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Eucharistic adoration is a practice in the Catholic Church (mostly, but not always, in the Latin Rite) and in some Anglican churches, in which the Blessed Sacrament is exposed to and adored by the faithful. When this exposure and adoration is constant (twenty-four hours a day), it is called Perpetual Adoration. In a parish, this is usually done by volunteer parishioners; in a monastery or convent, it is done by the resident monks or nuns.


Saint Basil

The Venerable Leo Dupont

St Peter Julian Eymard

The practice of adoration traces its roots to the fact that in monasteries and convents the Blessed Sacrament was an integral part of the structure of cloistered life. From the beginning of community life the unconsecrated bread and wine were originally kept in a special room, just off the sanctuary but separated from the church where the Divine Liturgy or Mass was offered, stemming from the standard practice of having a skeuophylakion which was found in cathedral and parish churches, an architecturally separate building or room where the deacons prepared the bread and wine before the liturgy in a service developed in the East called the proskomedia.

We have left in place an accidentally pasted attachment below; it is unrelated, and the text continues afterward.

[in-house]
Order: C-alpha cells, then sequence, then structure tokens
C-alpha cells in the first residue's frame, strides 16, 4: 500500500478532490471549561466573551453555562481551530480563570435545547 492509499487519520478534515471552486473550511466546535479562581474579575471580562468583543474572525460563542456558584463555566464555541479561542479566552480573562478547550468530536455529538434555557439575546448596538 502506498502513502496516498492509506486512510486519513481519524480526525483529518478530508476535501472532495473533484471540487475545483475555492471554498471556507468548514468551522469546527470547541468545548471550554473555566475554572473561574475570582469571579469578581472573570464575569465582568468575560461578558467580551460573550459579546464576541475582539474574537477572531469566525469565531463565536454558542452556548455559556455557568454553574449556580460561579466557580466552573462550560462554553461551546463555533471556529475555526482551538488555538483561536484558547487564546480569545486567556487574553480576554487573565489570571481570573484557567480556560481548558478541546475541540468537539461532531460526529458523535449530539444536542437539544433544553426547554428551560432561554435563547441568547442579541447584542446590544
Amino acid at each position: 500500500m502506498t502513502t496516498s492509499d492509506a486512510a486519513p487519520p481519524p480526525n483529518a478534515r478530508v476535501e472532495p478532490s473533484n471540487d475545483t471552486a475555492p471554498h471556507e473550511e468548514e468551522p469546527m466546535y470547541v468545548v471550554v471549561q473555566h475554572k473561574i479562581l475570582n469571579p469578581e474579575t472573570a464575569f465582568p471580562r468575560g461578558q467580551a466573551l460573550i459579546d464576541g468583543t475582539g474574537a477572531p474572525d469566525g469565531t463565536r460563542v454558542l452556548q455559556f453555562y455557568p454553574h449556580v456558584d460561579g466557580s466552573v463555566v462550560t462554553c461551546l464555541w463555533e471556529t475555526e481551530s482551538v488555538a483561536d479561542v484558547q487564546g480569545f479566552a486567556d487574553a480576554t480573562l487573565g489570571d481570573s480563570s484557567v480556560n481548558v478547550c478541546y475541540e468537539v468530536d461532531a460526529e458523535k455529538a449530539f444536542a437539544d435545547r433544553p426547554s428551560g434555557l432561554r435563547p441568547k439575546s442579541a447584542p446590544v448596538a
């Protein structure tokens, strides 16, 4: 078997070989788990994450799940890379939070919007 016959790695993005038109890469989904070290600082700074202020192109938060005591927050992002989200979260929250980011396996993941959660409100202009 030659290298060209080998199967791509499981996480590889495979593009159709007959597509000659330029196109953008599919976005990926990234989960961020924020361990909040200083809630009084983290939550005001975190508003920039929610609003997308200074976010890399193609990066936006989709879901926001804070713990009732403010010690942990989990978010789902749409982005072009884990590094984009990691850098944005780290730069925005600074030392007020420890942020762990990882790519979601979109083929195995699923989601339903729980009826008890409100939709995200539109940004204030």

One of the first possible references to reserving the Blessed Sacrament for adoration is found in a life of St. Basil (who died in 379). Basil is said to have divided the Eucharistic Bread into three parts when he celebrated the Divine Liturgy in the monastery. One part he consumed, the second part he gave to the monks, and the third he placed in a golden dove suspended over the altar.[1] It is more likely, however, that this separate portion was simply for the purpose of reserving the sacrament for distribution in contexts in which a communicant could not attend the Divine Liturgy, which is a standard practice throughout the ancient churches, even those who do not practice extra-liturgical Eucharistic adoration. In Eastern Christianity, the sort of extra-liturgical adoration which developed in the West has never been part of the Eastern liturgy which St. Basil celebrated, but a liturgy for adoration does exist, involving psalms and placing a covered diskos with the Sacred Species on the altar. This is befitting the Eastern custom of veiling those things deemed sacred from human eyes.[2]